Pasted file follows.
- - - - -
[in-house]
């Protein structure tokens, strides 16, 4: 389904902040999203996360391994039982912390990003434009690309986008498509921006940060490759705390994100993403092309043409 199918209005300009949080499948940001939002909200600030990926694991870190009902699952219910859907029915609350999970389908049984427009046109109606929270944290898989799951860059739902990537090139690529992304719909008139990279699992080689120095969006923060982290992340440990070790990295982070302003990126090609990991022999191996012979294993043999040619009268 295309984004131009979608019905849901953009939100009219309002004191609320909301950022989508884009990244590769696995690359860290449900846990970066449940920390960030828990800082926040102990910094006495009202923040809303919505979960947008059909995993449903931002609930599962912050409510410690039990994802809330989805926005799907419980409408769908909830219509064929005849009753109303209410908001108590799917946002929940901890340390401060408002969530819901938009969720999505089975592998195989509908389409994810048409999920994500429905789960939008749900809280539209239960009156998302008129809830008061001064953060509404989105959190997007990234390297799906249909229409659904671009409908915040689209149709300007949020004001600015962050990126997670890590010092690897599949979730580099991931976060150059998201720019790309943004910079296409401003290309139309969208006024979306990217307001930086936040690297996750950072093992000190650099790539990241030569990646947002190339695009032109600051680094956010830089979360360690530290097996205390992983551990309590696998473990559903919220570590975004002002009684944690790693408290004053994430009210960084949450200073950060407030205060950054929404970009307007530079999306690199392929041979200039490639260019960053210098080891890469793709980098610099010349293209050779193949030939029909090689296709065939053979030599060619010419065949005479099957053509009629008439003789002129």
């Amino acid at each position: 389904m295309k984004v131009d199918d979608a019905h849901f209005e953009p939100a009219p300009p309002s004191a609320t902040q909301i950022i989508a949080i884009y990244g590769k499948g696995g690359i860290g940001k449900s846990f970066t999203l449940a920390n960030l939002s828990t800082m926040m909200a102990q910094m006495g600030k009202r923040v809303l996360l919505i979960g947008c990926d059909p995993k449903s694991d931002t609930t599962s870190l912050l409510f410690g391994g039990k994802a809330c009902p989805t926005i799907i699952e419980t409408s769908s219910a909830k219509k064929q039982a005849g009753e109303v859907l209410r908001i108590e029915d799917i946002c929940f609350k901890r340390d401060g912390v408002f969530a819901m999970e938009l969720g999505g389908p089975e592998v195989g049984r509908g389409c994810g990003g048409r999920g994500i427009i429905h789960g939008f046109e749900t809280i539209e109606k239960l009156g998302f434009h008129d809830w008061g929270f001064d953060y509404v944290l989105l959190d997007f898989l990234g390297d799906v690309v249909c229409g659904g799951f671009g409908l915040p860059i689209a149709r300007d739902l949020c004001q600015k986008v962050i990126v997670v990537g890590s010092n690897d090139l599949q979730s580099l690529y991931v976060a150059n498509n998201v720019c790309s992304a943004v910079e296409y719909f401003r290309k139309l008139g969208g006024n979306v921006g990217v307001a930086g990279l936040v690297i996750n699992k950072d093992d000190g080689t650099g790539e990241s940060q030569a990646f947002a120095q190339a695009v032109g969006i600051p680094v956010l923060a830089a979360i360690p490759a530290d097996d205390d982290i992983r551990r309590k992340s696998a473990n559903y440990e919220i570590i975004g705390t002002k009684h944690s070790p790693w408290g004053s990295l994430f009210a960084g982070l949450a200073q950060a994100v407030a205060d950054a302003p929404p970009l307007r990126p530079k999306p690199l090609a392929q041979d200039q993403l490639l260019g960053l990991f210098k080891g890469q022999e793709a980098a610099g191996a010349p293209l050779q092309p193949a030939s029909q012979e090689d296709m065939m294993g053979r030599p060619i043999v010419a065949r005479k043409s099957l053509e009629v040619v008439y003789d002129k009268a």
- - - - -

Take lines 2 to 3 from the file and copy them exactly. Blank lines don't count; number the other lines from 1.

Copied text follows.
């Protein structure tokens, strides 16, 4: 389904902040999203996360391994039982912390990003434009690309986008498509921006940060490759705390994100993403092309043409 199918209005300009949080499948940001939002909200600030990926694991870190009902699952219910859907029915609350999970389908049984427009046109109606929270944290898989799951860059739902990537090139690529992304719909008139990279699992080689120095969006923060982290992340440990070790990295982070302003990126090609990991022999191996012979294993043999040619009268 295309984004131009979608019905849901953009939100009219309002004191609320909301950022989508884009990244590769696995690359860290449900846990970066449940920390960030828990800082926040102990910094006495009202923040809303919505979960947008059909995993449903931002609930599962912050409510410690039990994802809330989805926005799907419980409408769908909830219509064929005849009753109303209410908001108590799917946002929940901890340390401060408002969530819901938009969720999505089975592998195989509908389409994810048409999920994500429905789960939008749900809280539209239960009156998302008129809830008061001064953060509404989105959190997007990234390297799906249909229409659904671009409908915040689209149709300007949020004001600015962050990126997670890590010092690897599949979730580099991931976060150059998201720019790309943004910079296409401003290309139309969208006024979306990217307001930086936040690297996750950072093992000190650099790539990241030569990646947002190339695009032109600051680094956010830089979360360690530290097996205390992983551990309590696998473990559903919220570590975004002002009684944690790693408290004053994430009210960084949450200073950060407030205060950054929404970009307007530079999306690199392929041979200039490639260019960053210098080891890469793709980098610099010349293209050779193949030939029909090689296709065939053979030599060619010419065949005479099957053509009629008439003789002129």
């Amino acid at each position: 389904m295309k984004v131009d199918d979608a019905h849901f209005e953009p939100a009219p300009p309002s004191a609320t902040q909301i950022i989508a949080i884009y990244g590769k499948g696995g690359i860290g940001k449900s846990f970066t999203l449940a920390n960030l939002s828990t800082m926040m909200a102990q910094m006495g600030k009202r923040v809303l996360l919505i979960g947008c990926d059909p995993k449903s694991d931002t609930t599962s870190l912050l409510f410690g391994g039990k994802a809330c009902p989805t926005i799907i699952e419980t409408s769908s219910a909830k219509k064929q039982a005849g009753e109303v859907l209410r908001i108590e029915d799917i946002c929940f609350k901890r340390d401060g912390v408002f969530a819901m999970e938009l969720g999505g389908p089975e592998v195989g049984r509908g389409c994810g990003g048409r999920g994500i427009i429905h789960g939008f046109e749900t809280i539209e109606k239960l009156g998302f434009h008129d809830w008061g929270f001064d953060y509404v944290l989105l959190d997007f898989l990234g390297d799906v690309v249909c229409g659904g799951f671009g409908l915040p860059i689209a149709r300007d739902l949020c004001q600015k986008v962050i990126v997670v990537g890590s010092n690897d090139l599949q979730s580099l690529y991931v976060a150059n498509n998201v720019c790309s992304a943004v910079e296409y719909f401003r290309k139309l008139g969208g006024n979306v921006g990217v307001a930086g990279l936040v690297i996750n699992k950072d093992d000190g080689t650099g790539e990241s940060q030569a990646f947002a120095q190339a695009v032109g969006i600051p680094v956010l923060a830089a979360i360690p490759a530290d097996d205390d982290i992983r551990r309590k992340s696998a473990n559903y440990e919220i570590i975004g705390t002002k009684h944690s070790p790693w408290g004053s990295l994430f009210a960084g982070l949450a200073q950060a994100v407030a205060d950054a302003p929404p970009l307007r990126p530079k999306p690199l090609a392929q041979d200039q993403l490639l260019g960053l990991f210098k080891g890469q022999e793709a980098a610099g191996a010349p293209l050779q092309p193949a030939s029909q012979e090689d296709m065939m294993g053979r030599p060619i043999v010419a065949r005479k043409s099957l053509e009629v040619v008439y003789d002129k009268a």